Increasing the peasant ownership of small lots of paddy would not solve anything, said Philip. Paddy cannot be grown in small un-economic units. You cannot offer land divided up into five acres and three acres, as high land and low land  and ask the farmer to cultivate, because he cannot get a good return. Also the fertility of the land varies. It was not possible to apply modern techniques of farming to small holdings of 5 or 3 or 2 acre farms either.  You need large units.   The land had to be worked in large units to be productive, concluded Philip. 

DS was responsible for creating the Government Film Unit in 1948. World War II had ended and Mountbatten’s South East Asia Command (SEAC) was disbanding. Large stocks of military equipment went under the hammer but not the film section. DS took all the equipment and sent it to the Irrigation Department stores in Colombo.  It was a windfall. There were cameras, tripods and trolleys. Two professional Mitchell 35mm Cine cameras with full lenses in excellent condition also a 35 mm Gaumont Kalee and Walturdaw projectors. H.A.J. Hulugalle was made Director of Information, and was asked to start a Government Film Unit. The Mission Hut building of the RAF in Ratmalana became the GFU headquarters.

DS was also responsible for hiring the documentary film maker Guilio Petroni to head the Government Film Unit. Petroni had been recruited by three nationalist Sinhala business men who had set up a company  Vishvaranga Movietone Company. They had traveled to Italy in search of a documentary filmmaker in order to train young aspiring Ceylonese in the art of the film. Petroni arrived here with two others, Frederico Serra and Giogio Calabria to find that the company no longer existed. They were then recruited by DS Senanayake  to run the Government Film Unit.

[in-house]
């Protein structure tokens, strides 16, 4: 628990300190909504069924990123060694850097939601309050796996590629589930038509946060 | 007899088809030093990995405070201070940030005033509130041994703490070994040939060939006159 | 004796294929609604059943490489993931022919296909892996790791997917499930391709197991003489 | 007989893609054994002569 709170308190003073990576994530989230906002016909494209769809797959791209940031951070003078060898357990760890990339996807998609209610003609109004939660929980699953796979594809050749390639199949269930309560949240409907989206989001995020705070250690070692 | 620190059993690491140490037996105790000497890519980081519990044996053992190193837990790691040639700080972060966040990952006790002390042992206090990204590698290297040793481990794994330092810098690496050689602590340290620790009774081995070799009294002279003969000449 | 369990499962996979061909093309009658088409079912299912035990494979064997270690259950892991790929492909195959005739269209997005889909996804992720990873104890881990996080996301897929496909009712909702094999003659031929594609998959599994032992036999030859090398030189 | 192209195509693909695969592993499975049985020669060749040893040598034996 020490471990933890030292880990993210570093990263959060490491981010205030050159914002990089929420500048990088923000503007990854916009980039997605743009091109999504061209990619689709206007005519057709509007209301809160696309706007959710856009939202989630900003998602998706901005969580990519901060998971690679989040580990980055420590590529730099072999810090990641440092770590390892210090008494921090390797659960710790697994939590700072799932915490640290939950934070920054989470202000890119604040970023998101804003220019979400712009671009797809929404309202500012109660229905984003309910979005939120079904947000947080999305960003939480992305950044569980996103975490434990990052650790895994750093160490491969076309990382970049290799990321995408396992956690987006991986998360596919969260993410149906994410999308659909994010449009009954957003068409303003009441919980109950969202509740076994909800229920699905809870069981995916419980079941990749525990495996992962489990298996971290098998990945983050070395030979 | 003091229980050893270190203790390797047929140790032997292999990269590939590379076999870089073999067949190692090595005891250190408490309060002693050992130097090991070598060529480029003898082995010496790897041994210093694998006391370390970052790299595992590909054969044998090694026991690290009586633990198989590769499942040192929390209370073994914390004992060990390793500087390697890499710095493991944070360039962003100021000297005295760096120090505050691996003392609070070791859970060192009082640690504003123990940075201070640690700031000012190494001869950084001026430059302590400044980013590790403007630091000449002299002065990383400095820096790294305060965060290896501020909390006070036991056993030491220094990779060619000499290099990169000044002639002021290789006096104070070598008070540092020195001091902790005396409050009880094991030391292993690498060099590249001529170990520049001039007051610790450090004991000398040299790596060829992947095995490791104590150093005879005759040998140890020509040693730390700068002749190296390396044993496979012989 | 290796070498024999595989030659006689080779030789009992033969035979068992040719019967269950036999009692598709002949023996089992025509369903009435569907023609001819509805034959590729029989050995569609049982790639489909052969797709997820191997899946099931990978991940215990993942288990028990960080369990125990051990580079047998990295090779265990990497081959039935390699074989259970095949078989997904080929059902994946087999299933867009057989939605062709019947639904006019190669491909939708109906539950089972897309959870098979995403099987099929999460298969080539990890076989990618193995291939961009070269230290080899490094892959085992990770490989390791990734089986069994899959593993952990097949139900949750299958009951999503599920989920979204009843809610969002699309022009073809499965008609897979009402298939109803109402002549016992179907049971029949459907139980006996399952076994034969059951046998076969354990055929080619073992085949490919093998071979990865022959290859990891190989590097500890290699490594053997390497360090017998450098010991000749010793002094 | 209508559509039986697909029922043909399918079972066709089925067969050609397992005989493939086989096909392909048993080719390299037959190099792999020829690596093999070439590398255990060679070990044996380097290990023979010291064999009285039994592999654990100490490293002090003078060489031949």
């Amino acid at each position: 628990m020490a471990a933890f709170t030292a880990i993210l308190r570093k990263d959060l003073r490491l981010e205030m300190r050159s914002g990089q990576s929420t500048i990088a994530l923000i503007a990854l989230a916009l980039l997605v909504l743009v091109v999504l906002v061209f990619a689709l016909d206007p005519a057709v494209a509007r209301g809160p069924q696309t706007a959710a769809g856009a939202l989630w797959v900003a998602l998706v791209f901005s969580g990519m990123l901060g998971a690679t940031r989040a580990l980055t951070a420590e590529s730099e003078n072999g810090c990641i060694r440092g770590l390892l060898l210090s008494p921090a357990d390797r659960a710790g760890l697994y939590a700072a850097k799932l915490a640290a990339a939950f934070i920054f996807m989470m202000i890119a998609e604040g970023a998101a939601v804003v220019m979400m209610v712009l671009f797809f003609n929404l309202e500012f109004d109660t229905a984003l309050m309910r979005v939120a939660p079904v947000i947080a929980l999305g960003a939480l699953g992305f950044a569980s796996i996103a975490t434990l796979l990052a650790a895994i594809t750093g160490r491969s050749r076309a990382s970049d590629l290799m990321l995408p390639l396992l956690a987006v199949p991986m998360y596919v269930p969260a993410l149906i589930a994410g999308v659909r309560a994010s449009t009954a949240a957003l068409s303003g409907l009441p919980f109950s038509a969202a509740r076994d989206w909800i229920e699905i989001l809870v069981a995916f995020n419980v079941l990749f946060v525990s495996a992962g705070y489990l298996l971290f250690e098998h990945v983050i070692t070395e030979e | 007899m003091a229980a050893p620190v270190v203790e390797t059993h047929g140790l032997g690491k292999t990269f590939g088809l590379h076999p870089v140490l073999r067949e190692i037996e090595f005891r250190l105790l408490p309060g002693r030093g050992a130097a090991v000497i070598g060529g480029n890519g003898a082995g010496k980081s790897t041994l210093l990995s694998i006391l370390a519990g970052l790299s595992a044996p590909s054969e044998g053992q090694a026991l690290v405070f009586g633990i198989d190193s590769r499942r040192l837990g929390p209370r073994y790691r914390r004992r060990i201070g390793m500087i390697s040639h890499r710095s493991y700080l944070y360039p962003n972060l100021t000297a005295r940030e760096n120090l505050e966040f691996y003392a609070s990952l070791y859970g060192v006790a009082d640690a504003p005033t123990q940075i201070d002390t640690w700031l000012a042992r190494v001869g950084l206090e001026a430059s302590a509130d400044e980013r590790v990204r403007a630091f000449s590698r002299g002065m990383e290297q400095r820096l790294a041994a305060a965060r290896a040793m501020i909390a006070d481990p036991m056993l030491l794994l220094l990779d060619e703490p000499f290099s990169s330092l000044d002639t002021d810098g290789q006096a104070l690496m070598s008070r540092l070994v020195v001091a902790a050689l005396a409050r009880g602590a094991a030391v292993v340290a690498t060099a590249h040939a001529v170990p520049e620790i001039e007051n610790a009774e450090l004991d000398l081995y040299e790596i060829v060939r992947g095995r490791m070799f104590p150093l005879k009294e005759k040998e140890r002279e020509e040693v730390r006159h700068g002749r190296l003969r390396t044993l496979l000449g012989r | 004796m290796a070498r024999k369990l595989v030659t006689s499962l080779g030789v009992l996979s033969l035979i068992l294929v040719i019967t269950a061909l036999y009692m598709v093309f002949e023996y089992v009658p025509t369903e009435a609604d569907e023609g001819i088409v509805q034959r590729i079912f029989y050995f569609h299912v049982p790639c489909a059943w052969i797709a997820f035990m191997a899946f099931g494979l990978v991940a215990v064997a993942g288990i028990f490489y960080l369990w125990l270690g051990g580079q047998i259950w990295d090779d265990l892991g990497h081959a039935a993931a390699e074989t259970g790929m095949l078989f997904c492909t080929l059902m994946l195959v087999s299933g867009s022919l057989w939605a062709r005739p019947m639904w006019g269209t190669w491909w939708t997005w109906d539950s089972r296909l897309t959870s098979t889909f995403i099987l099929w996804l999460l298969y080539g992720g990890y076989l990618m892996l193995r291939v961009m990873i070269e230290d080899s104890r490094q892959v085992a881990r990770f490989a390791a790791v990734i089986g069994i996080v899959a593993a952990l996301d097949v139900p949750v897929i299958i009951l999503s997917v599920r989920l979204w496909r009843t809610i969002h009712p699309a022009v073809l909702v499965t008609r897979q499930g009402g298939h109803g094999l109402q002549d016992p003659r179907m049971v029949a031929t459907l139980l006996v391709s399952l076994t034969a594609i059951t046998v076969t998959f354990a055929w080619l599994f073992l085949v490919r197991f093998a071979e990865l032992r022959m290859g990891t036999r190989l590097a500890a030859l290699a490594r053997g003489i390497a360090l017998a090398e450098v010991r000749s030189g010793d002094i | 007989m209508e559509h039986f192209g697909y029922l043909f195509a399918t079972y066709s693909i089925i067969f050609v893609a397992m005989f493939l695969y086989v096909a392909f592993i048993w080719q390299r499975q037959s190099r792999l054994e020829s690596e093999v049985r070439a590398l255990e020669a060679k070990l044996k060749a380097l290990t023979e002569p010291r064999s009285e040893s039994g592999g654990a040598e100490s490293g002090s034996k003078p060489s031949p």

DS interest in cinema did not end there. DS Senanayake wanted a film made   of his colonization schemes.  He wanted a film about a peasant family in the dry zone in the Polonnaruwa area. It was to be called ‘New Horizons’ and Petroni was to direct it using a full shooting crew.